In Buffalo, the union and the district are at an "impasse" over the teachers' insurance benefit options, which the district wants to consolidate. The president of the Buffalo Teachers Federation, Philip Rumore, is challenging this decision with a law suit. In response, the superintendent said this:
"If we don't do this, the school district will go bankrupt," Williams said of the consolidation. In a comment clearly aimed at Rumore, he added: "Do you care about children, do you care about teachers or do you care about yourself?"
In New York, the UFT and Bloomberg are apparently further from a contract than we thought they were. Addressing this impasse, Bloomy said:
We do need to have some changes in work rules that are inhibiting our ability to educate our kids, which is the fundamental purpose that the Department of Education exists for. It’s not a, the Department of Education isn’t there to create jobs. It’s there to educate our kids, and, so, we need to get some changes, which, I think, would not be onerous to teachers.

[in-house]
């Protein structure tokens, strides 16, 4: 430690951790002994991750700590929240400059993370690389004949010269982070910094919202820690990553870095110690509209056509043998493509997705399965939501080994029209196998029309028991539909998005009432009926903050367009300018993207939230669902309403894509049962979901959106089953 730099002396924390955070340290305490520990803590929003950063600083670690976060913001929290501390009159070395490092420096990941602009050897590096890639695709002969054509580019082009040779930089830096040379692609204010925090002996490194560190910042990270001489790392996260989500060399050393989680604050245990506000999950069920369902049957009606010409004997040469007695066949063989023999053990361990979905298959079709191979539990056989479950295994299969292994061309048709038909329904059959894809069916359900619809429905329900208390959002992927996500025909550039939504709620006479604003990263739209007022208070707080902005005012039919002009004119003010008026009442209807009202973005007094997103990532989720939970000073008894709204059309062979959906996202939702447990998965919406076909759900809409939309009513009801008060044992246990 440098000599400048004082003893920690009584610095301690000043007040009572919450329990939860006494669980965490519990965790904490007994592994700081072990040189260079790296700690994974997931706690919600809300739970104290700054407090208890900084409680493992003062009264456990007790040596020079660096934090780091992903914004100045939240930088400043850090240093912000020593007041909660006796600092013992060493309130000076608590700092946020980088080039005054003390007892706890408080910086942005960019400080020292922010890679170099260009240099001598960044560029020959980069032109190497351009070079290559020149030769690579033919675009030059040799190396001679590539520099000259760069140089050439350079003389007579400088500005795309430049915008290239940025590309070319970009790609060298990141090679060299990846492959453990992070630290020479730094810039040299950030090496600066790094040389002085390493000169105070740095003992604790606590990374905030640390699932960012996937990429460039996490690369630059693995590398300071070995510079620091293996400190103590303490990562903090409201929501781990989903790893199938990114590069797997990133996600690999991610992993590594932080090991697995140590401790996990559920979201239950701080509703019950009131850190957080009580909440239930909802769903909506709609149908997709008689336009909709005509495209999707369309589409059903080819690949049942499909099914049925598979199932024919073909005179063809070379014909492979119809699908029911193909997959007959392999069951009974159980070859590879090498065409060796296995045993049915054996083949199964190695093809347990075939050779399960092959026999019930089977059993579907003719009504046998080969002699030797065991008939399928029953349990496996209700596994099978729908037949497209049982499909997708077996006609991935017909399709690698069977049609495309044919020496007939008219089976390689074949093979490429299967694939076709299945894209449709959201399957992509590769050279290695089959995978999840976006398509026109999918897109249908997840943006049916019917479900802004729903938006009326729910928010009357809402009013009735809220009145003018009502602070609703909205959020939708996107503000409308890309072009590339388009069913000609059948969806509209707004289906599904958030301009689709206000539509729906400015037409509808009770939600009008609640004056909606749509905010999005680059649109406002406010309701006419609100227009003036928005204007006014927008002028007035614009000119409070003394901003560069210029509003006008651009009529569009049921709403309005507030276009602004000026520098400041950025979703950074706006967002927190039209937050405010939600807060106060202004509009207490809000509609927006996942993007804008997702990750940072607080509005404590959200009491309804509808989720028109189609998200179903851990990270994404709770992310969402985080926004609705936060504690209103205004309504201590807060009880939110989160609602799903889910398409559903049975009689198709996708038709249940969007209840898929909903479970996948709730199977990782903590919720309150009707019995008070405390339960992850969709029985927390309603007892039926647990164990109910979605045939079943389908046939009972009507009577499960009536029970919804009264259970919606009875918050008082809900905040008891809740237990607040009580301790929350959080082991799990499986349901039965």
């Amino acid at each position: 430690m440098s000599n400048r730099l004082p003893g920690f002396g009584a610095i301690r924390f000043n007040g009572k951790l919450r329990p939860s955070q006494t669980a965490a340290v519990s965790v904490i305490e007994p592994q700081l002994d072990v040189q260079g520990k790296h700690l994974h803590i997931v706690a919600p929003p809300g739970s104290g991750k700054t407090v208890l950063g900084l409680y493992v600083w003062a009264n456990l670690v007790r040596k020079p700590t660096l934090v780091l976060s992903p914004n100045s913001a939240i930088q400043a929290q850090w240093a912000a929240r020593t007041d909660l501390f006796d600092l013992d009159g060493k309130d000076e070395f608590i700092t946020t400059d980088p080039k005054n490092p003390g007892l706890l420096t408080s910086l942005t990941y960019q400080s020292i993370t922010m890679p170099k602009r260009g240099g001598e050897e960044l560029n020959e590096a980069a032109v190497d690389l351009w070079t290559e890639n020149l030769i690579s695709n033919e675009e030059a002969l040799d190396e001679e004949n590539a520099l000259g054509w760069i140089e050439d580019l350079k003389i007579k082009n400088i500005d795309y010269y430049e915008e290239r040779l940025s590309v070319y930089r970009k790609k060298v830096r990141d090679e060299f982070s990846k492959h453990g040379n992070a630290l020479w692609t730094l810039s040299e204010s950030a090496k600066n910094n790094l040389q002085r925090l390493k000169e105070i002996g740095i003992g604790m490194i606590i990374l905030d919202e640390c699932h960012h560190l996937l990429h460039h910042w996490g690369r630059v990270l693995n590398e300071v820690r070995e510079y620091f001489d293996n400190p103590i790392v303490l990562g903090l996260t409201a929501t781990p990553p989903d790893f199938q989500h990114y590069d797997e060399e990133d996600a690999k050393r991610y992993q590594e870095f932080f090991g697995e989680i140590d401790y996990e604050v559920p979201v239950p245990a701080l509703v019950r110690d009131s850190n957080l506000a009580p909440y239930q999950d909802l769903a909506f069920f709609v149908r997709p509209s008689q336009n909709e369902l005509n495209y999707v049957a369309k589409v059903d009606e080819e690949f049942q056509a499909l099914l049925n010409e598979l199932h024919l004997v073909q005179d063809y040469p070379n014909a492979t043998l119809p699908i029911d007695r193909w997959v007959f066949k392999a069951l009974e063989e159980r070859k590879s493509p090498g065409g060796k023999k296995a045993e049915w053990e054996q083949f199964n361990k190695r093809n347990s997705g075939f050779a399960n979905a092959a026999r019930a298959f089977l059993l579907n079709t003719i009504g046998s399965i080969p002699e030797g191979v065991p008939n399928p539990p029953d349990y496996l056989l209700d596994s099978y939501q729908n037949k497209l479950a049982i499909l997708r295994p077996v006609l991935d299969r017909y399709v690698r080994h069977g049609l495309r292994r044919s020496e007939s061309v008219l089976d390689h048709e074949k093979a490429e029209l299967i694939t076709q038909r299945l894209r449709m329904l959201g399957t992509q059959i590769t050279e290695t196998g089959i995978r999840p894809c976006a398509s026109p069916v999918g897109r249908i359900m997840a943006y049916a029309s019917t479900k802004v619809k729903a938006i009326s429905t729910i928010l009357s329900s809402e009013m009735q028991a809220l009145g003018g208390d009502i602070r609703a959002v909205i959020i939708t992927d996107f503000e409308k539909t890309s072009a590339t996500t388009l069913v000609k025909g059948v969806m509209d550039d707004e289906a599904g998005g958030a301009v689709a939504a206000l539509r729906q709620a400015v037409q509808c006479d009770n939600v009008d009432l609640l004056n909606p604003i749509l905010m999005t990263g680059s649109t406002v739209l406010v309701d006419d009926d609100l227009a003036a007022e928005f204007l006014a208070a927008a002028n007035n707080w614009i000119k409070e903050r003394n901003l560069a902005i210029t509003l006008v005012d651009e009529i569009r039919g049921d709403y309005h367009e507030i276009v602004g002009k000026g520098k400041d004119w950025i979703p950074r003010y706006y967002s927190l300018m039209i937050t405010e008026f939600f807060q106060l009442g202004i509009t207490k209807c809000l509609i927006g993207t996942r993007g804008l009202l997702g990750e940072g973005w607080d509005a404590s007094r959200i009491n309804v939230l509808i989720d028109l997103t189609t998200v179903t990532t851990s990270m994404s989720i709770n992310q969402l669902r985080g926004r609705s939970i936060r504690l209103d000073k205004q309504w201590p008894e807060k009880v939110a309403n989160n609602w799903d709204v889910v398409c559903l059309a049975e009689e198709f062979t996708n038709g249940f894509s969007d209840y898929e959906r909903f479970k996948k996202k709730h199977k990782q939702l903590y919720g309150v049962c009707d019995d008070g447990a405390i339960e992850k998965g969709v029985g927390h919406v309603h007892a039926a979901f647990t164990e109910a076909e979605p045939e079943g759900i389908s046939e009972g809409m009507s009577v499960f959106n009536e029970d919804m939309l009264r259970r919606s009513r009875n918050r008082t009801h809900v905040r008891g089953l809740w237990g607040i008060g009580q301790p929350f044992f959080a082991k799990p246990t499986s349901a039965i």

Got the pattern yet? Public officials use this kind of language all the time: teachers unions act in their own interest at the expense of kids. They create this false choice: that the unions can either side with the teachers, or they can side with the children. If teachers are gaining, children are losing.
But this is an inaccurate and silly way to look at the role of unions. The funding that goes to teachers in the form of higher salaries and benefits would not otherwise "go to the children." School funding goes toward bringing the best available resources and personnel into the classrooms. If you're not spending that money on health insurance, say, then you're repelling some teachers who are qualified enough to take a job somewhere that can afford to give them a great benefits package.
No other industry works like this. Not even Wal-Mart makes the argument that their employees somehow don't care about customers if they want union representation and benefits. Why does this exist? It goes back to teaching being historically a female occupation; its persistence is a barrier to real teacher professionalism.